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him, would as readily worship Punch, and
receive his squeakings for oracles, as to bow
down before the Great Monkey.

Amongst the most prominent superstitions
in which our forefathers believed, as a
commercial opinion and rule of legislation, was
"Protection;" and we have not awakened too
recently from the delusion which descended
from them not to perceive its absurdities,
especially on looking over their voluminous
legacy, the Statute Book. Before, however,
we open some of its most comical pages, let us
premise that the question of Protection is not
a political one. Of the precise force and meaning
of the term, there is a large class of
"constant readers" who have no definite idea.
The word "Protection" calls up in their minds
a sort of phantasmagoria composed chiefly of
Corn-law leagues, tedious debates in Parliament,
Custom-houses, excisemen, smugglers,
preventive-men and mounted coast-guards.
They know it has to do with imports, exports,
drawbacks, the balance of trade, and with
being searched when they step ashore from a
Boulogne steamer. Floating over this indefinite
construction of the term, they have a general
opinion that Protection must be a good thing,
for they also associate it most intimately with
the guardianship of the law, which protects
them from the swindler, and with the police-
man, who protects them from the thief. That
powerful and patriotic sentiment, "Protection
to British Industry," must, they think, be
nearly the same sort of thing, except that it
means protection from the tricks of foreigners
instead of from those of compatriots. They
confess that, believing the whole matter to be
a complicated branch of politics, they have had
neither time nor patience to "go into it."

In supposing the question of Free Trade or
Protection to be a political one, they are, as
we have before hinted, in error. It has no
more to do with politics than their own
transactions with the grocer and the coal-
merchant; for it treats of the best mode of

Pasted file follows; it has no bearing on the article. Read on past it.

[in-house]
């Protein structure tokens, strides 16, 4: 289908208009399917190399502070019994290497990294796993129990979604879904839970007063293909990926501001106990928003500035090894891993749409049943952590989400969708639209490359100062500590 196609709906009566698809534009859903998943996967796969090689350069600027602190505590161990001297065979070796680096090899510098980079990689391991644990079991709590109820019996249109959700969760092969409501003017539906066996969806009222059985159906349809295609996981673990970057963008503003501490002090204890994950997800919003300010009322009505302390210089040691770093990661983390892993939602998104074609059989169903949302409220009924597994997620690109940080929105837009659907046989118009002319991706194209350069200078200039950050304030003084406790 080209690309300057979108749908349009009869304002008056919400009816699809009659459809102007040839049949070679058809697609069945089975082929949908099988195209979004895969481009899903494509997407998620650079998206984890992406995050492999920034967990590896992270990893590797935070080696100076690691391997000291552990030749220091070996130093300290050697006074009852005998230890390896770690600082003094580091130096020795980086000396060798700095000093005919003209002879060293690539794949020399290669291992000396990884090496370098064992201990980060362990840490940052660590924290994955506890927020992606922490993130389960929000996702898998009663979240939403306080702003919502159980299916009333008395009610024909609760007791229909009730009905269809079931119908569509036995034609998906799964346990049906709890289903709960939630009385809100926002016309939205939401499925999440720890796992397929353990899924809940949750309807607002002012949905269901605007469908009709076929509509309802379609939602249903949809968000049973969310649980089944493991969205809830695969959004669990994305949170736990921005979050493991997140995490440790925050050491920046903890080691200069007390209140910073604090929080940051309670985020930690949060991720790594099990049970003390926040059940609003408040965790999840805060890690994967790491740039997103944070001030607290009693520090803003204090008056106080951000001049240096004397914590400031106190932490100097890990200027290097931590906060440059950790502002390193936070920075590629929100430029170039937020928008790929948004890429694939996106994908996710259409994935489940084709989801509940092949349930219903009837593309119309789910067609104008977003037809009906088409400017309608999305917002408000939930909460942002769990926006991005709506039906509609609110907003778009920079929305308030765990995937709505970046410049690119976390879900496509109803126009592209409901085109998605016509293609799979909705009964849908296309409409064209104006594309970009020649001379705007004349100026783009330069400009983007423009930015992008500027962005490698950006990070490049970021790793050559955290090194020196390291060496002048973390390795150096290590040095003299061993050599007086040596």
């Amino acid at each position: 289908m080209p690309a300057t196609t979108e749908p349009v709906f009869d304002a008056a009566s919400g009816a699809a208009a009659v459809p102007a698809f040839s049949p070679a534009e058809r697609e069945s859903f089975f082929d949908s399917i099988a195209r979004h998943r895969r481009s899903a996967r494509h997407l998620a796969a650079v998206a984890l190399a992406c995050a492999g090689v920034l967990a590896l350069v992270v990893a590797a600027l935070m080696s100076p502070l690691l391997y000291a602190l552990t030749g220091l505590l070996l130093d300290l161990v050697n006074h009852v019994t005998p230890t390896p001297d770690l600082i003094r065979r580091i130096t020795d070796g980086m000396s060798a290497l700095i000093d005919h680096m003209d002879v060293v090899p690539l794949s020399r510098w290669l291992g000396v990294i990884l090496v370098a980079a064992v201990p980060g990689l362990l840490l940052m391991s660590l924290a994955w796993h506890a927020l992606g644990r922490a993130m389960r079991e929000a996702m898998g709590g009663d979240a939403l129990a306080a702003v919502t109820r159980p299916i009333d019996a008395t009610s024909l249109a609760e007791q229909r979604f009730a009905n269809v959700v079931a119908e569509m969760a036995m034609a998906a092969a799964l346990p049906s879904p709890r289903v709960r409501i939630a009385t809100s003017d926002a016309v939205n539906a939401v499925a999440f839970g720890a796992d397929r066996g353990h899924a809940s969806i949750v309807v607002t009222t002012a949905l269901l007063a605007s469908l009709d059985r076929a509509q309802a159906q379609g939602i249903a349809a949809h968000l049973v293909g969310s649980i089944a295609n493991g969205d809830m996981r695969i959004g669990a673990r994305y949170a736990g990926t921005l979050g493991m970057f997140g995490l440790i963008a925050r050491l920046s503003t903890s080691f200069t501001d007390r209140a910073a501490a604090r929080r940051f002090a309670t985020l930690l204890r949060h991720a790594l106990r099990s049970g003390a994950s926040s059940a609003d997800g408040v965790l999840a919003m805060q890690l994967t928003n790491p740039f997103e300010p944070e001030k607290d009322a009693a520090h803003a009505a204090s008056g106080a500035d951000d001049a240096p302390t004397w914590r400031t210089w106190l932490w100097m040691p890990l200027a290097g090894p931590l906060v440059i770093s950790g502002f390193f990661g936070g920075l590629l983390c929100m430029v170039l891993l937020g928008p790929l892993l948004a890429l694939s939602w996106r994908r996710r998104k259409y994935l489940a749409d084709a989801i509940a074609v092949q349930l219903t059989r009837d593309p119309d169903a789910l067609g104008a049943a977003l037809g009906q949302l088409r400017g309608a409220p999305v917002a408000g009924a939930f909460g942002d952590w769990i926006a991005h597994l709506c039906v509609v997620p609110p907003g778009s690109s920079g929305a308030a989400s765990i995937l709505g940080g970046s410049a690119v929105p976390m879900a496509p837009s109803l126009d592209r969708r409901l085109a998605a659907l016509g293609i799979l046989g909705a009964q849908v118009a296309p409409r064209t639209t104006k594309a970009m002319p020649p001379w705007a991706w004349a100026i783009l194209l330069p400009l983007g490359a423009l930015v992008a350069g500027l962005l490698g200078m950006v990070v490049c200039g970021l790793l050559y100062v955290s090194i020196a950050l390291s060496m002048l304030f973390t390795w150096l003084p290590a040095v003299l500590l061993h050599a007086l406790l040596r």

carrying on a nation's, instead of an
invidual's dealings with foreign marts and
foreign customers. They are also wrong in
supposing that protection to life and property
is of the same character as that to which
British industry is subjected. The difference
can be easily explained; and although doubtless
the majority of our readers are quite
aware of it, yet for the benefit of the above-
described, who are not, we will point it out:—
Connected, as everybody knows, with whatever
is protected, there must be two parties
A, in whose favour it is protected; and B,
against whom it is protected. Legitimate and
wholesome protection preserves the property
we wish to guard against our enemies;
impolitic and unwholesome protection too
securely preserves property to us which we are
most anxious to get rid ofby sale or barter,
against our best friends, our customers.

These elementary explanations are absolutely
essential for the thorough enjoyment
of the broad comedy, which here and there
lightens up that grave publication, the
Statutes at Large.

When the laws had protected English
manufacturers and producers from foreign
produce and skill; they, by a natural
sequence of blundering, set about protecting
the British manufacturing population one
against another, and the German jest of the
wig-makers, who petitioned their Crown
Prince "to make it felony for any gentleman
to wear his own hair," is almost realised. In
the palmy days of Protection, a British book-
binder could not use paste, nor a British
dandy, hair-powder, because the British farmer
had been so tightly protected against foreign
corn, that the British public could not get
enough of it to make bread to eat.

These were perhaps the most expensive
absurdities into which John Bull was driven
by his mania for protection, but they were
by no means the most ludicrous. Among
his other dainty devices for promoting
the woollen manufacture, was the law which
compelled all dead bodies to be buried in
woollen cloth. There may not be many who
can sympathise with the agony of Pope's
dying coquette:—

"Odious! In woollen! 'Twould a saint provoke;
Were the last words that poor Narcissa spoke."

But every one must be astounded at the folly
of bribing men to invest ingenuity and
industry, to bury that which above ground was
the most useful and saleable, of all possible
articles. The intention was to discourage
the use of cotton, which has since proved
one of the greatest sources of wealth ever
brought into this country.

The strangest and most practical protest of
national common sense, against laws enacting
protective duties, was the impossibility of
compelling people to obey them. To those laws
the country has been indebted for the
expensive coast-guards, who cannot, after all,
prevent smuggling. The disproportionate
penalties threatened by protective laws, show
how difficult it was to ensure obedience. In
1765, so invincible was the desire of our
ladies to do justice to their neat ancles,
that a law had to be passed in the fifth
of George the Third, (chapter forty-eight,)
decreeing that "if any foreign manufactured
silk stockings, &c., be imported into
any part of the British dominions, they
shall be forfeited, and the importers,
retailers, or vendors of the same, shall be
subject, for every such offence, to a fine of
two hundred pounds, with costs of suit."
The wise legislators did not dare to extend
the penalties to the fair wearers, who found
means to make it worth the while of the
vendors to brave and evade the law.

The complicated and contradictory legislation
into which the ignis fatuus of Protection
led men, made our nominally protective laws
not unfrequently laws prohibitive of industry.